Atlantic City’s Lennox Warner didn’t set out to become an artist, but the city continues to inspire his creative work, some of which will be included in his seventh solo exhibit later this month.
On January 24, Atlantic City sculptor and mixed-media artist Lennox Warner will present his seventh solo art show at the Atlantic Cape Community College Art Gallery in Hamilton Township. The 15-piece exhibit will be showcased until Feb. 24, with a reception on Tuesday, Feb. 7.
Since 2004, Warner has been showing his work throughout the South Jersey region and also in Philadelphia and Brooklyn. In addition to being one of the more successful independent artists in the Jersey shore area, he has become a leader in the local world of fine arts, serving a four-year tenure as chairman of the Atlantic City Arts Commission.
A committed mixed-media artist, Warner’s creative instincts reach beyond that of any single medium. In the 12-year span that he’s been actively creating art, Warner has gone from working with wood, to clay, to pretty much anything: soda cans, marbles, glass, mirrors, LED TV screens, digital photography, video clips, dollar bills.
Nothing is off limits.
One of Warner’s specialties is creating memorials. But more specifically, he seeks to provide concrete documentation for figures in American pop culture that have been, in his opinion, “underrepresented” in visual fine art. One of his goals, he says, is to help give voice and perspective to what will become significant historical moments.
“I try to do a biography in my artwork of what’s happening right now,” says Warner. “If someone were to see my artwork, they might be able to say, that was the generation, or that was what was happening at [the time].”
But Warner, who hails from the West Indies and is “over 60,” has ambitions beyond art. He is currently waiting to come under the employ of the new Revel resort in Atlantic City as a table games supervisor, and is also considering running for office in Atlantic City.
As a visually aware person who has lived in the city for 25 years, Warner is interested in seeing the city make more aesthetic choices, especially in terms of creating more public art.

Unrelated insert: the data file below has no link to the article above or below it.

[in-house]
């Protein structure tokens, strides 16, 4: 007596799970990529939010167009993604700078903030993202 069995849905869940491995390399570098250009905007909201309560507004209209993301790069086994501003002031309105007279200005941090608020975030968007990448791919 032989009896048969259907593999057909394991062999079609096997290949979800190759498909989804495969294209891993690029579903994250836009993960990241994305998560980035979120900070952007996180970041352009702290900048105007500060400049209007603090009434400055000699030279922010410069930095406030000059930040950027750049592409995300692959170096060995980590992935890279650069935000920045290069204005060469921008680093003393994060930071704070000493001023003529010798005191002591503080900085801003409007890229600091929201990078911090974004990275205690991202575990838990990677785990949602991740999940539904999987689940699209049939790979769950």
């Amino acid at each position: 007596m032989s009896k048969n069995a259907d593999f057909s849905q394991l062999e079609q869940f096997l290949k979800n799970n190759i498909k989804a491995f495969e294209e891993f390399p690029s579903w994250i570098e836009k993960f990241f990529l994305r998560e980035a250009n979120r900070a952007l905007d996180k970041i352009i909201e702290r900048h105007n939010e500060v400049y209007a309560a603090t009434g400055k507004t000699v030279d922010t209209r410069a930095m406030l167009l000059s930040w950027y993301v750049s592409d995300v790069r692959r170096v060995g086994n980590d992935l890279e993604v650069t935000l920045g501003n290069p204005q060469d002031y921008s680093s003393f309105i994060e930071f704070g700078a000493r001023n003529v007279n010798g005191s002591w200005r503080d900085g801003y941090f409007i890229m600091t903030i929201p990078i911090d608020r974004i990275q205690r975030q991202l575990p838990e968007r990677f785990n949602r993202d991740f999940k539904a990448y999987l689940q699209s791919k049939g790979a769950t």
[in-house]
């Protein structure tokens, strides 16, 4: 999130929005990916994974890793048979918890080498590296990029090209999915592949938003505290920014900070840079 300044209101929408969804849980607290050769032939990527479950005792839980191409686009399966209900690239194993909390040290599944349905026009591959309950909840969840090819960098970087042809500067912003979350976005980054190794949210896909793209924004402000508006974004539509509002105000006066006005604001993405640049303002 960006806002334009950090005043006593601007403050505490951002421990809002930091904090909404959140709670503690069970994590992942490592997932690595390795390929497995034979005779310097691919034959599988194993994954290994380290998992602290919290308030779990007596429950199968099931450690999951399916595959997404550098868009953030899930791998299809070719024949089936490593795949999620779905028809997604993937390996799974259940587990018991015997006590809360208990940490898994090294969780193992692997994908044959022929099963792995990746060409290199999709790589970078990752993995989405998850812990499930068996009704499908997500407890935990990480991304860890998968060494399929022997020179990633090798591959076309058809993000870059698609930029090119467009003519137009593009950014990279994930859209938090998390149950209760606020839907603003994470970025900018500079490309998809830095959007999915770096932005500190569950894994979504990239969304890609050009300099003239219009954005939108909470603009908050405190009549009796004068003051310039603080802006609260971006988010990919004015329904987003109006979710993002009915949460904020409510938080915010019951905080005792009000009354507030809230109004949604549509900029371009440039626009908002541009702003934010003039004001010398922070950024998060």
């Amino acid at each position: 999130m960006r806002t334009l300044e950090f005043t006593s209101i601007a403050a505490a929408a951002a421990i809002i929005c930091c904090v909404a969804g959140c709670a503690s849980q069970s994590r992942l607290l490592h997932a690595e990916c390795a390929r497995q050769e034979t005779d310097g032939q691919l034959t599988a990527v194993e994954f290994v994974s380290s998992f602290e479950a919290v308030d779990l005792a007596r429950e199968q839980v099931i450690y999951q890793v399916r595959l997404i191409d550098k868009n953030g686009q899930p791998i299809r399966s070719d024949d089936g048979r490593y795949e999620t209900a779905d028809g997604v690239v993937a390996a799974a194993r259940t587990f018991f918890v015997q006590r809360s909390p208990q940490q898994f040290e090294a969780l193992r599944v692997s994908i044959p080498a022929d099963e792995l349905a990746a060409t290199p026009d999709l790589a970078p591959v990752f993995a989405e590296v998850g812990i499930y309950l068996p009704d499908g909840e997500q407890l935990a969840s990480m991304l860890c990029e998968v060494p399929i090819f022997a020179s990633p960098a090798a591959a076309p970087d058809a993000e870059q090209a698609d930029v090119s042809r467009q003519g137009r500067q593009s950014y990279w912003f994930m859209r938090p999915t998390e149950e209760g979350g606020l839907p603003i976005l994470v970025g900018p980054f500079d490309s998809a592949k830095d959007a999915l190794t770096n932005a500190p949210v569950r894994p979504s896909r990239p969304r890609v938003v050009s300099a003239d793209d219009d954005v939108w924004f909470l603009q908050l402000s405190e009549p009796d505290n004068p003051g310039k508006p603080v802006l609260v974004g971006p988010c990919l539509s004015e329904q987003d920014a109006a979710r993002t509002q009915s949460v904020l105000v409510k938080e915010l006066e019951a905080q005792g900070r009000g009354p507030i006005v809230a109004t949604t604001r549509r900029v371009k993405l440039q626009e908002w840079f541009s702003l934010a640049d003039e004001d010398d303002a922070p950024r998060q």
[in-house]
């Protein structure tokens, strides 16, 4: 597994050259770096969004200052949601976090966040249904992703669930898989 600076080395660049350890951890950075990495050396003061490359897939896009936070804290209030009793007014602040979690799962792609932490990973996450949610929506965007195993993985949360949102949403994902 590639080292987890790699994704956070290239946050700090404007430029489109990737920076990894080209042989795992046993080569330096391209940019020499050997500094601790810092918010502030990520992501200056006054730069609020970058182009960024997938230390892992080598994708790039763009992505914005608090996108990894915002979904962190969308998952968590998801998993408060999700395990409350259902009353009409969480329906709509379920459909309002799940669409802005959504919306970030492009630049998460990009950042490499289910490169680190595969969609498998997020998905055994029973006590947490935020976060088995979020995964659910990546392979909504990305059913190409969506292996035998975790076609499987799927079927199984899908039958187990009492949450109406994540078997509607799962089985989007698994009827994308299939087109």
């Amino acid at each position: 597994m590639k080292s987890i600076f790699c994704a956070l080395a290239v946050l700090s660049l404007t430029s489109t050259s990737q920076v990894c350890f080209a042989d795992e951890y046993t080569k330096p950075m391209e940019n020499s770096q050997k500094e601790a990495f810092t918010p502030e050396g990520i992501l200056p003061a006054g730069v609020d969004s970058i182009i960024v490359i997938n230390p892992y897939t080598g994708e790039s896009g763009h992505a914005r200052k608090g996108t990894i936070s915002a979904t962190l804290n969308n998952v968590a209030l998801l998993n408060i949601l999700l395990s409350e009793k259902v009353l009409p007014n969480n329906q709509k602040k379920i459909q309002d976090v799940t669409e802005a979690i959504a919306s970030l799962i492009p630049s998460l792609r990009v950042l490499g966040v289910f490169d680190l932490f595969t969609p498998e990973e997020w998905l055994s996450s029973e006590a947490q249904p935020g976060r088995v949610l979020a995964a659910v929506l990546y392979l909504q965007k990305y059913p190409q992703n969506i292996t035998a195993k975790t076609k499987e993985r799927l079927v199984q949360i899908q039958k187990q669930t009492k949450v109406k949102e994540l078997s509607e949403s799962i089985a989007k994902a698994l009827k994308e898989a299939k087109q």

For years, the city has been run by leaders who have had “no artistic vision,” says Warner. So, in the next mayoral election, I may “put my hat in the ring.”
Below is an interview with the artist.
Last time we spoke, in June, you had just finished working out of a 16-foot box truck. Where is your current workspace?
I call my apartment my studio. I [currently] have three pieces in a garage in Brooklyn where I store my artwork.
Do you frequently work in Brooklyn?
Yeah, sometimes I work up there. I do work up there because I have the space. Where as, here [in Atlantic City] I don’t have the space.
I read in a recently published article on you that you didn’t start calling yourself an artist until five years ago. Why is that?
I didn’t set out to be an artist. I set out to be creative. On a personal level, I’m just excited to be a creative person.
Plus the Album of the Week, Drew Toonz comic and the Noyes Museum's Sculpture exhibit.
Further, as Atlantic City Weekly has learned earlier this week that two key associates at the CRDA who were spearheading an Arts District campaign for Mississippi Avenue in the Ducktown neighborhood of the resort, are both no longer with the CRDA,
Flanked by several paintings by local artists, Richard Stockton College president Herman Saatkamp warmed up a crowd of over 100 regional artists of various disciplines, intellectuals and public figures on Tuesday night, June 28, at Dante Hall for a presentation by the Casino Reinvestment Development Authority (CRDA). The evening marked the next step in creating an arts and cultural district in Atlantic City.
Tuesday, the Casino Reinvestment Development Authority (CRDA) begins a process of finding out what artists think of the district and what they’d like to see included in plans through an official survey the state funding authority hopes will reach 3,000 area and regional artists.
A large portion of the plan was devoted to creating non-gaming related facilities. Practical amenities such as a grocery store, as well as more cultural offerings such as an arts district, would serve to bring a more family oriented feel to Atlantic City.
"The ideal situation for any city is to create a place were people want to live, work, learn, and enjoy their surroundings. That in return will make the Atlantic City arts and education District a must see destination for visitors and tourists."